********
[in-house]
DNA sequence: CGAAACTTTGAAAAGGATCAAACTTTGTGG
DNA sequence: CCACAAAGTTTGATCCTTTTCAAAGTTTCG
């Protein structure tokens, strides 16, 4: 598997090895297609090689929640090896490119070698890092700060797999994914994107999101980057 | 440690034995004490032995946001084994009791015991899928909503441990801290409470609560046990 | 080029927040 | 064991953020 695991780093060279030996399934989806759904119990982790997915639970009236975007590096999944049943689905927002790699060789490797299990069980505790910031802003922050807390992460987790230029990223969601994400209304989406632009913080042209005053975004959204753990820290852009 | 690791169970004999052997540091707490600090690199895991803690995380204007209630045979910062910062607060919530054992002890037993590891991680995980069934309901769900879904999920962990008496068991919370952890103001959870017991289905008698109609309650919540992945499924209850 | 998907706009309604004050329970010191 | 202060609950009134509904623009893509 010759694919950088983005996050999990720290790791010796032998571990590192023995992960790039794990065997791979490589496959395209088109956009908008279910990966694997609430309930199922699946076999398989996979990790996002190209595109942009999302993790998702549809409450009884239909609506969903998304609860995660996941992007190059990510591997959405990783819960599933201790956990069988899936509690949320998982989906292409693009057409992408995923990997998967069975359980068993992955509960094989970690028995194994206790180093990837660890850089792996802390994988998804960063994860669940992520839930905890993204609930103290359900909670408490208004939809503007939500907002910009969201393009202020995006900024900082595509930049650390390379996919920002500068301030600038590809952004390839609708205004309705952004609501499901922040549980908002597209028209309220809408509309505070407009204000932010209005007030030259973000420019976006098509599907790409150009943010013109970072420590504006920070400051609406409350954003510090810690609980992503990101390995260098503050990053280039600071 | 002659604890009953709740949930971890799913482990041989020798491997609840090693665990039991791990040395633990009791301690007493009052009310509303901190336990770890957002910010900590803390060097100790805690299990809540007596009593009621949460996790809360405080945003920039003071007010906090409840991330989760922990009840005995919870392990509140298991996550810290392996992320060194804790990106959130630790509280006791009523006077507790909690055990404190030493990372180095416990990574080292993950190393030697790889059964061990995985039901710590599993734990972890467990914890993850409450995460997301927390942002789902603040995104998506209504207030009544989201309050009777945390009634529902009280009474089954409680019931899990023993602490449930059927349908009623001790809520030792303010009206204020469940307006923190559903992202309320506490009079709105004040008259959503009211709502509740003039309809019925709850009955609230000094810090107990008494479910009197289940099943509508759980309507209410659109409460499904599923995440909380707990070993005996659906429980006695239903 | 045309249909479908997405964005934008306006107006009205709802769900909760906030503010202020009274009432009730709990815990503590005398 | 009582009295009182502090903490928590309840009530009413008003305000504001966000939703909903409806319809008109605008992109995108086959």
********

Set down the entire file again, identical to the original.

[in-house]
DNA sequence: CGAAACTTTGAAAAGGATCAAACTTTGTGG
DNA sequence: CCACAAAGTTTGATCCTTTTCAAAGTTTCG
């Protein structure tokens, strides 16, 4: 598997090895297609090689929640090896490119070698890092700060797999994914994107999101980057 | 440690034995004490032995946001084994009791015991899928909503441990801290409470609560046990 | 080029927040 | 064991953020 695991780093060279030996399934989806759904119990982790997915639970009236975007590096999944049943689905927002790699060789490797299990069980505790910031802003922050807390992460987790230029990223969601994400209304989406632009913080042209005053975004959204753990820290852009 | 690791169970004999052997540091707490600090690199895991803690995380204007209630045979910062910062607060919530054992002890037993590891991680995980069934309901769900879904999920962990008496068991919370952890103001959870017991289905008698109609309650919540992945499924209850 | 998907706009309604004050329970010191 | 202060609950009134509904623009893509 010759694919950088983005996050999990720290790791010796032998571990590192023995992960790039794990065997791979490589496959395209088109956009908008279910990966694997609430309930199922699946076999398989996979990790996002190209595109942009999302993790998702549809409450009884239909609506969903998304609860995660996941992007190059990510591997959405990783819960599933201790956990069988899936509690949320998982989906292409693009057409992408995923990997998967069975359980068993992955509960094989970690028995194994206790180093990837660890850089792996802390994988998804960063994860669940992520839930905890993204609930103290359900909670408490208004939809503007939500907002910009969201393009202020995006900024900082595509930049650390390379996919920002500068301030600038590809952004390839609708205004309705952004609501499901922040549980908002597209028209309220809408509309505070407009204000932010209005007030030259973000420019976006098509599907790409150009943010013109970072420590504006920070400051609406409350954003510090810690609980992503990101390995260098503050990053280039600071 | 002659604890009953709740949930971890799913482990041989020798491997609840090693665990039991791990040395633990009791301690007493009052009310509303901190336990770890957002910010900590803390060097100790805690299990809540007596009593009621949460996790809360405080945003920039003071007010906090409840991330989760922990009840005995919870392990509140298991996550810290392996992320060194804790990106959130630790509280006791009523006077507790909690055990404190030493990372180095416990990574080292993950190393030697790889059964061990995985039901710590599993734990972890467990914890993850409450995460997301927390942002789902603040995104998506209504207030009544989201309050009777945390009634529902009280009474089954409680019931899990023993602490449930059927349908009623001790809520030792303010009206204020469940307006923190559903992202309320506490009079709105004040008259959503009211709502509740003039309809019925709850009955609230000094810090107990008494479910009197289940099943509508759980309507209410659109409460499904599923995440909380707990070993005996659906429980006695239903 | 045309249909479908997405964005934008306006107006009205709802769900909760906030503010202020009274009432009730709990815990503590005398 | 009582009295009182502090903490928590309840009530009413008003305000504001966000939703909903409806319809008109605008992109995108086959």